When the HSS Stena Explorer entered service almost two decades ago, the Dun Laoghaire linkspan was custom built for the fast-ferry. Incidently, she was the first HSS launched and would become the last of the trio of HSS 1500 series to remain serving Stena Line.
When berthing at the linkspan, the HSS Stena Explorer did not require mooring ropes alongside St. Michaels Wharf, but instead satellite technology guided the 19,638 tonnes fast-ferry to the linkspan. Shore-based arms would clamp at the craft-stern upon arrival and released for the departing sailing on the 52-nautical mile crossing to Anglesey.
An Irish Sea serving sister, HSS Stena Voyager which served Belfast-Stranrear (since closed) had on occasions appeared on the central corridor route to cover for 'Explorer's dry-docking. As for the third sister, HSS Stena Discovery, she served on the southern North Sea on the Harwich-Hook van Holland route.
Currently, a public consultation process on the Dun Laoghaire Harbour Company's cruise-berth proposal is underway with an expiry date for submissions / observations next Monday 13 April (for further details click HERE).
The consultation is in advance of an expected planning application by DLHC on behalf of the Dun Laoghaire Cruise Stakeholder Group to An Board Pleanala.
If the plan goes ahead the cruise facility would incorporate use of the former Stena ferry terminal on St. Michaels Wharf which was built in the 60's and originally featured a pair of ro-ro ferry berths.
The former Stena terminal as previously reported would also be transformed as the ferry vehicle marshalling area would be turned into coach, taxi and mini-bus parking use.
In addition the project would involve constructing a new boardwalk overlooking the adjoining 820-boat marina.
Nearly 5,000 passengers and crew will disembark next month from a 20-storey floating pleasure palace as the first of 18 super cruisers and four smaller cruise ships sail into the port of Dun Laoghaire, Dublin, for the summer season.
It should be good news, right? A procession of well-heeled visitors coming into the seaside borough that has been hit harder than most by the crash?
But many locals say it won't mean a thing to them.
As previously reported on Afloat.ie, among the record 22 cruise callers will be the anchorage call of the Splendida on May 11, with 1,313 crew and 3,900 tourists.
Each passenger will have paid up to €3,369 to be pampered with 11 nights of wining and fine dining aboard the 333-metre cruise vessel, plying the route from Hamburg to Southampton via Dublin and Scotland.
It boosts all-inclusive access to four restaurants, a jazz bar, ice cream parlour and chocolate shop among its amenities, but passengers and crew are also each expected to spend on average €70 each time they disembark.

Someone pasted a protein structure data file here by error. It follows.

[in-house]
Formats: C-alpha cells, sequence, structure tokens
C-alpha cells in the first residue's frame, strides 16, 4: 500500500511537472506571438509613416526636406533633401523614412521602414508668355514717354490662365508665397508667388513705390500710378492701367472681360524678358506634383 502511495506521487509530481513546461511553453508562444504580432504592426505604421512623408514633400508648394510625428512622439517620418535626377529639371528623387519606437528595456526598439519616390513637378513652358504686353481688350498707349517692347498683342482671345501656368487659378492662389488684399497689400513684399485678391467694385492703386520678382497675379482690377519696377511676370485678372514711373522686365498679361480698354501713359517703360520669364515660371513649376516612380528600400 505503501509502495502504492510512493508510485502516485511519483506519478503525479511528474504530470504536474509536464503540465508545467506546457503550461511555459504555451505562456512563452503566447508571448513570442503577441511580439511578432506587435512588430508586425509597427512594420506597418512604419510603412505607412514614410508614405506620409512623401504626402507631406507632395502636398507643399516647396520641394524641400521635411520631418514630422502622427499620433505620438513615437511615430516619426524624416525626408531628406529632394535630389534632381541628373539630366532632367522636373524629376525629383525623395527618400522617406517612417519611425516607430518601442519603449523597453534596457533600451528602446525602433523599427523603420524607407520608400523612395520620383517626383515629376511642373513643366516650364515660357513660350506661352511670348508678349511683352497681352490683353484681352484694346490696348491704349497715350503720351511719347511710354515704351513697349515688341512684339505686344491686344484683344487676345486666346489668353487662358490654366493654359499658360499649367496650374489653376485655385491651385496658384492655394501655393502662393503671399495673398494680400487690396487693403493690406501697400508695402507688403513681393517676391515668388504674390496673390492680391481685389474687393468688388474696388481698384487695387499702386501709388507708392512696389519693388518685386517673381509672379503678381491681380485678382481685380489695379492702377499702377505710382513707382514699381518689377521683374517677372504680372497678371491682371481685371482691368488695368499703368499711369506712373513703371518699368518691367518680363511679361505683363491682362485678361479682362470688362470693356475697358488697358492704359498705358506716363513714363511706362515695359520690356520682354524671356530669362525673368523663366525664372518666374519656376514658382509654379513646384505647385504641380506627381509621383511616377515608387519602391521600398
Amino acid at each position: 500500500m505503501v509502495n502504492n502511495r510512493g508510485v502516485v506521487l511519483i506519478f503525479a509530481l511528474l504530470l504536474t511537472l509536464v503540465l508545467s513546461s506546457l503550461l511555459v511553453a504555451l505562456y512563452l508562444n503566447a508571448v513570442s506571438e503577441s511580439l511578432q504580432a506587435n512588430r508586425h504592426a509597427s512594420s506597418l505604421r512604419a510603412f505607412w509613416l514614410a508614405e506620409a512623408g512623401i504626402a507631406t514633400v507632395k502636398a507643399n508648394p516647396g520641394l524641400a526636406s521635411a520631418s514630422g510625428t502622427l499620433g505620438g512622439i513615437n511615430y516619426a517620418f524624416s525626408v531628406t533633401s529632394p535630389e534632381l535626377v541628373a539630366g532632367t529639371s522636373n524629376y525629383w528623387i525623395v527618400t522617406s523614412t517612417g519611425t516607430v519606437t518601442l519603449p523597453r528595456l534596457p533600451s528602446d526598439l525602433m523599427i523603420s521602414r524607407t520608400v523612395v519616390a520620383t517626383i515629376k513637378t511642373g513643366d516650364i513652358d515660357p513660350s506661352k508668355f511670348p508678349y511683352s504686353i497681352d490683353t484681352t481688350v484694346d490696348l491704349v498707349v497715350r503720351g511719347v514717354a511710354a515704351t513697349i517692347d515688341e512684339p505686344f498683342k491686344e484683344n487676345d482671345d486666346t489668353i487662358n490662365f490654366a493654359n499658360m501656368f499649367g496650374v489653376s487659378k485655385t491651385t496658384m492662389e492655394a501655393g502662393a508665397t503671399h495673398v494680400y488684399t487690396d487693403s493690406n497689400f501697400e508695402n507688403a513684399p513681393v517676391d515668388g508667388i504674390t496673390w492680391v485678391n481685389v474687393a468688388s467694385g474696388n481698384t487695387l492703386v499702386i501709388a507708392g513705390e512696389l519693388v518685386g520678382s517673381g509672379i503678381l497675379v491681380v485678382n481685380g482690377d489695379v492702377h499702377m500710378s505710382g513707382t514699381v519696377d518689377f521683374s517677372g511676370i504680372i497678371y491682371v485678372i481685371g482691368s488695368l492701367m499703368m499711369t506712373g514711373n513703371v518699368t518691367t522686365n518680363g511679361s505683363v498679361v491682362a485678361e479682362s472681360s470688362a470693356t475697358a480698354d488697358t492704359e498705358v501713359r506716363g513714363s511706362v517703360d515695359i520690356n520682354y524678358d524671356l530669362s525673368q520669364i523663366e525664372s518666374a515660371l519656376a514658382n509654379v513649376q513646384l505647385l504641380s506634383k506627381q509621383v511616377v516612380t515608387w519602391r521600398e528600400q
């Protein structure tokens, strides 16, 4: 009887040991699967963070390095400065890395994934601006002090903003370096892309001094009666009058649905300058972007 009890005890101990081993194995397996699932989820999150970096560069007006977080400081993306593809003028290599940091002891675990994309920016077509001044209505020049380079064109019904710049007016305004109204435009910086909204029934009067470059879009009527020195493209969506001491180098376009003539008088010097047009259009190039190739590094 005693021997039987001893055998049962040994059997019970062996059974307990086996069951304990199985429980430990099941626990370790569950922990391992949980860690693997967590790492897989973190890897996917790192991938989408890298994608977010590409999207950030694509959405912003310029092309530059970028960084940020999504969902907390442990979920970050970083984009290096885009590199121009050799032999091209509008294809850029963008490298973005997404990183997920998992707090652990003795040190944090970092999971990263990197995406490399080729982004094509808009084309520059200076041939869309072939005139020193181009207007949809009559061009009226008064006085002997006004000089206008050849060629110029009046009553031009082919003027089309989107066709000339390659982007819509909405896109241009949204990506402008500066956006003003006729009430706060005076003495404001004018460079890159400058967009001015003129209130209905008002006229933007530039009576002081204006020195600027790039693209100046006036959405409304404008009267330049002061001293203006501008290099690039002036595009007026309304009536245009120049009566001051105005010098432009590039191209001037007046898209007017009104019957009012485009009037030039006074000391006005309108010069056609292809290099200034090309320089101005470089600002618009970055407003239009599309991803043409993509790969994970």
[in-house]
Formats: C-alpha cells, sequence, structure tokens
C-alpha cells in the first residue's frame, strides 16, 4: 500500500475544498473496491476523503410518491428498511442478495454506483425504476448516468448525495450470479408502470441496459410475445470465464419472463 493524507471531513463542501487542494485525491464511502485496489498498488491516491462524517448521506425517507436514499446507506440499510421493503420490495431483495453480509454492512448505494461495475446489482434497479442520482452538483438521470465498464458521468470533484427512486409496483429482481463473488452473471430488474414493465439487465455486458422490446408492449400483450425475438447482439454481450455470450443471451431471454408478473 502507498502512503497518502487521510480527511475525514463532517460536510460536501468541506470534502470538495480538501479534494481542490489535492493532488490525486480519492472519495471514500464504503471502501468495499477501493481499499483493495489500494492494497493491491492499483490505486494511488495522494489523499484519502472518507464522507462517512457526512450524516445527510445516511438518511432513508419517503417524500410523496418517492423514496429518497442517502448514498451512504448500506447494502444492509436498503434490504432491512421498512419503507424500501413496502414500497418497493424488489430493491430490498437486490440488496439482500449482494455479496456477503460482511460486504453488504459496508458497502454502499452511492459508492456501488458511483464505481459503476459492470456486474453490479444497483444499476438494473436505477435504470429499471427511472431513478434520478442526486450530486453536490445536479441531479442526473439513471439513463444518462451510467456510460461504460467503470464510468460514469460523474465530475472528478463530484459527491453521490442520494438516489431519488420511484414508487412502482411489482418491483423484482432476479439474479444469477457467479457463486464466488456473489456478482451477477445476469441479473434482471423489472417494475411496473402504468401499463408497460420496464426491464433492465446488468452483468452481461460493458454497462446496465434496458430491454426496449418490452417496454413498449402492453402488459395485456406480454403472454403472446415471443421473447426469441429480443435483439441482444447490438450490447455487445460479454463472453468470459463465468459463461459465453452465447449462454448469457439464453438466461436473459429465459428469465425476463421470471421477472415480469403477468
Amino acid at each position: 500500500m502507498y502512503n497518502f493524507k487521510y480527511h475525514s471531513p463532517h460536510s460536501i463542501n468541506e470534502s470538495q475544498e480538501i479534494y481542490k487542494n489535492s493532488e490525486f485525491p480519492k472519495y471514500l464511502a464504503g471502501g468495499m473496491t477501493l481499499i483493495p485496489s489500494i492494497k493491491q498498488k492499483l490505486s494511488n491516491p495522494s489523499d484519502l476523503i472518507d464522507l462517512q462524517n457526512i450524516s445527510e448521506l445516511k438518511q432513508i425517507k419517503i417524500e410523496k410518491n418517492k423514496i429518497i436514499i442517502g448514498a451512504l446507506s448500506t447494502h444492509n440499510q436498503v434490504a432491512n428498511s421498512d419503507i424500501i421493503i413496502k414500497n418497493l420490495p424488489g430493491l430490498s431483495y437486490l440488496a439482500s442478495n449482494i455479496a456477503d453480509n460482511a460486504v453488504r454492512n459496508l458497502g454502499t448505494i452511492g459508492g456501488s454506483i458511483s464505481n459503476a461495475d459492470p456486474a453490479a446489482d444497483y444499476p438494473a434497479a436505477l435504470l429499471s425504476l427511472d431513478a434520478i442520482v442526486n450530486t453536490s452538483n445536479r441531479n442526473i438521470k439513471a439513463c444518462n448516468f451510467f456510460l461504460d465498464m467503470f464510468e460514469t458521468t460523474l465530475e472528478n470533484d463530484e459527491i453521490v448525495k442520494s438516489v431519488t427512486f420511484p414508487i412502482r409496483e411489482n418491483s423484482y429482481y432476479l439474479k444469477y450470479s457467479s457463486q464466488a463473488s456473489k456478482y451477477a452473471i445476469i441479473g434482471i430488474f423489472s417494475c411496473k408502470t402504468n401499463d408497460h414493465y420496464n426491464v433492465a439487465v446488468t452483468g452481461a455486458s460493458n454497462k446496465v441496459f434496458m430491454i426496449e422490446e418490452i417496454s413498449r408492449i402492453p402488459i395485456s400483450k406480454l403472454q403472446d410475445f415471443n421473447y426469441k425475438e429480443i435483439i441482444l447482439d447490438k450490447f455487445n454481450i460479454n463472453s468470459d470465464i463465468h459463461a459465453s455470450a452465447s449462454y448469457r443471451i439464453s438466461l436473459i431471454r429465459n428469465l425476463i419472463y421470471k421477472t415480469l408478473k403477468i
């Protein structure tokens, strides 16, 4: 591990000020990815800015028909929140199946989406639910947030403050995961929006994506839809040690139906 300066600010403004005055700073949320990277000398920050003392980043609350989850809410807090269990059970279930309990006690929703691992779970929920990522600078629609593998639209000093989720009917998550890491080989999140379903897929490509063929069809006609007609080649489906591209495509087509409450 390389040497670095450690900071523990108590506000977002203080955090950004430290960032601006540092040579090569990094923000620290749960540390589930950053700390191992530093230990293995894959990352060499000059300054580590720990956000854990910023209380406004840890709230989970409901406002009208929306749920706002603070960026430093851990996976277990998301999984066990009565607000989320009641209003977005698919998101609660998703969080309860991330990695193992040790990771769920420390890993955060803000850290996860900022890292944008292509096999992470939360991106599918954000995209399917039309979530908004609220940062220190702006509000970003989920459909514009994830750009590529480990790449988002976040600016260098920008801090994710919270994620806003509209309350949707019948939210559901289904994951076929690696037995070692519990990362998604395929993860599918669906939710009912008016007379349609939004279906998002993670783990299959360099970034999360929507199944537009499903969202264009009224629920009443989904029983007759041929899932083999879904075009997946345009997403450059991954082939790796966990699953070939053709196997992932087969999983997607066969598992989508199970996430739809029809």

Proponents of a plan to turn Dun Laoghaire into a major port of call for luxury cruising ships claim the estimated 100,000 passengers and crew aboard 22 cruise ships berthing at the port this summer will inject an estimated €7m into the local economy - with approximately one-third spent in Dun Laoghaire during a typical 12-hour stopover.
But as the Dun Laoghaire Cruise Stakeholder Group, (DLSG) comprised of the local council and business improvement association and the Dun Laoghaire Harbour Company, begins a two-week public consultation process tomorrow (Afloat.ie adds that the process has already begun since last Monday, 30 March) on re-developing the historical harbour to accommodate super cruise ships, local opinion is sharply divided.
"It's madness," Peter Kerrigan, a local businessman and chair of the Dun Laoghaire/Rathdown Ratepayers' Association, said bluntly of the €18m plan to build a new berth and quay capable of accommodating super cruise ships up to 340 metres long.
Super cruisers currently have to berth off-shore with passengers getting to and from dry land via a shuttle boat.
The plan also includes transforming the now-defunct Stena Line ferry marshalling area into coach, taxi and mini-bus parking and building a new boardwalk overlooking the marina.
For more on this story, click here.
The female passenger, who has not been named, was boarding the Cunard cruise ship from a tender off Sihanoukville in Cambodia's south-west when she ended up in the water.
Despite the tender's crew quick efforts to rescue her from the water, she later died in the ship's medical centre.